Predicted rising temperatures in the Margaret River region in the next few years are expected to have a significant impact on the quality of wine grapes, with early maturity an increasing concern.
Curtin University associate professor Mark Gibberd said a new study of WA's wine regions showed a "demonstrable" change in grape maturation.
"There is definitely an advancement of maturity," he said.
Dr Gibberd directs the Centre for Crop and Disease Management and said the study observed the impact of climate change on grape maturation, colouring and acid profile.
The report said under existing management practices, some of the key grape attributes integral to premium wine production would be affected negatively by a warming climate, but the magnitude of the impact varied across the established wine regions, varieties, the magnitude of warming and future periods considered.
"There is a lot that the industry can and will do to adapt," he said.
"We anticipated that there will be changes to seasonality.
"We expect a shorter season and, in some cases, a slightly earlier bud burst."
He said changes to irrigation and canopy management could help growers manage temperature increases. He said growers in "very southern areas of Margaret River" would benefit from the rises.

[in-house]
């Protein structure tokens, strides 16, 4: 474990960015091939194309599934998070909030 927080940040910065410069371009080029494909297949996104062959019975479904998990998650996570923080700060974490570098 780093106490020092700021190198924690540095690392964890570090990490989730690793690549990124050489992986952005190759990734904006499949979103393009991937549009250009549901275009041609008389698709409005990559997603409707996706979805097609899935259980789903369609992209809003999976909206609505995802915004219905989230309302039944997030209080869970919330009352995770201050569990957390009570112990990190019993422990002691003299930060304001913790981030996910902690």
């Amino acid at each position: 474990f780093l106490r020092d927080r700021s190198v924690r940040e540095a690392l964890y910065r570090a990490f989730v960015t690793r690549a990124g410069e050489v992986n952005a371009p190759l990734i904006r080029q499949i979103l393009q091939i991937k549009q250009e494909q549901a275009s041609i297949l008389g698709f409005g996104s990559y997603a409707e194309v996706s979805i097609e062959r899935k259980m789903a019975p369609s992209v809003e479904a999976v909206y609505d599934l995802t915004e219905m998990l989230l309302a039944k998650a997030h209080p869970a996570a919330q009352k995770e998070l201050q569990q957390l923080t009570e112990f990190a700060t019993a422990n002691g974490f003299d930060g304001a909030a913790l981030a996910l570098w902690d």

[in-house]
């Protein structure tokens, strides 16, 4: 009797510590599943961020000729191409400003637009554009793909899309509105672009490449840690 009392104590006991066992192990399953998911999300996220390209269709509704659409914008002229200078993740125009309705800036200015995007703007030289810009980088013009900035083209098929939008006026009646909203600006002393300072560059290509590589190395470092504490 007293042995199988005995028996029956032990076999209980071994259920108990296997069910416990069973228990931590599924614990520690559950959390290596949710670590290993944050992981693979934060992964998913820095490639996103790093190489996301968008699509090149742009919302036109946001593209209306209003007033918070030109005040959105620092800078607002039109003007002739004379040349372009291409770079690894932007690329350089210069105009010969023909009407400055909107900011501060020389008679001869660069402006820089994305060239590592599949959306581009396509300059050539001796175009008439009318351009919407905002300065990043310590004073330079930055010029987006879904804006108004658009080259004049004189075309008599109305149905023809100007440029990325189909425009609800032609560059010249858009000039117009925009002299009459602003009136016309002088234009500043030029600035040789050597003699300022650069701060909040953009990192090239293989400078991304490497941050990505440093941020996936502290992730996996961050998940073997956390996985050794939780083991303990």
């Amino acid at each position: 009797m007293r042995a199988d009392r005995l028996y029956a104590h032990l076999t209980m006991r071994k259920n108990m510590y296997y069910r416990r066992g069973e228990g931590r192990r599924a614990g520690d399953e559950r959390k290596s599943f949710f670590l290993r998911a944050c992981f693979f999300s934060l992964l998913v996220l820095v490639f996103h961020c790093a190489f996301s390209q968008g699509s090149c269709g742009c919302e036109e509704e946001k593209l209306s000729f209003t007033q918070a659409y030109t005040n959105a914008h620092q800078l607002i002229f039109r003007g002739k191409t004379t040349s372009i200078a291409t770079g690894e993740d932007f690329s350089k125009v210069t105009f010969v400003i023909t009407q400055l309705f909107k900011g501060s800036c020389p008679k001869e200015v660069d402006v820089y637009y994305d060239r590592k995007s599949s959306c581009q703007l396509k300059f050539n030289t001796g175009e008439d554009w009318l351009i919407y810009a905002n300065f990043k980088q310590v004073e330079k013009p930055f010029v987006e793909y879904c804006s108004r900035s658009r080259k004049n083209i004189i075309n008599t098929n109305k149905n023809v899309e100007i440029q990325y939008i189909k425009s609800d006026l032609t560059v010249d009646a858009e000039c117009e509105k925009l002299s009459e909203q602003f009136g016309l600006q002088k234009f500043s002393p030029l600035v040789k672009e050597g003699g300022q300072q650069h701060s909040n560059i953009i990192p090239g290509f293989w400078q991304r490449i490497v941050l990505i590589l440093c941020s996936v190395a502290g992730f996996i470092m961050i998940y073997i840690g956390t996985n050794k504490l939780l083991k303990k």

"A small change in temperature will actually assist those growers," he said.
Dr Gibberd said rising temperatures changed the balance of sugars and acids in grapes as they developed.
He said the hotter temperatures could cause grapes to "lose some of the balance between sugar accumulation and the development of flavours".
AHA Viticulture senior consultant Jim Campbell-Clause said rising temperatures for the past eight years had made earlier vintages "pretty well the norm".
"The trend is a warming trend," he said.
"We seem to be harvesting much earlier than the long-term average."
Mr Campbell-Clause said rainfall, customer tastes and viticulture practices affected timing of the vintage.
Viticulture consultant Bruce Pearse said winemakers changed their methods to account for seasonal differences in temperature.
"There's a fine line between viticultural factors and weather conditions," he said.
"It really just depends on weather conditions between flowering and harvest."
Mr Pearse said the rising temperatures, a drop in rainfall and more evaporation would affect the industry in general.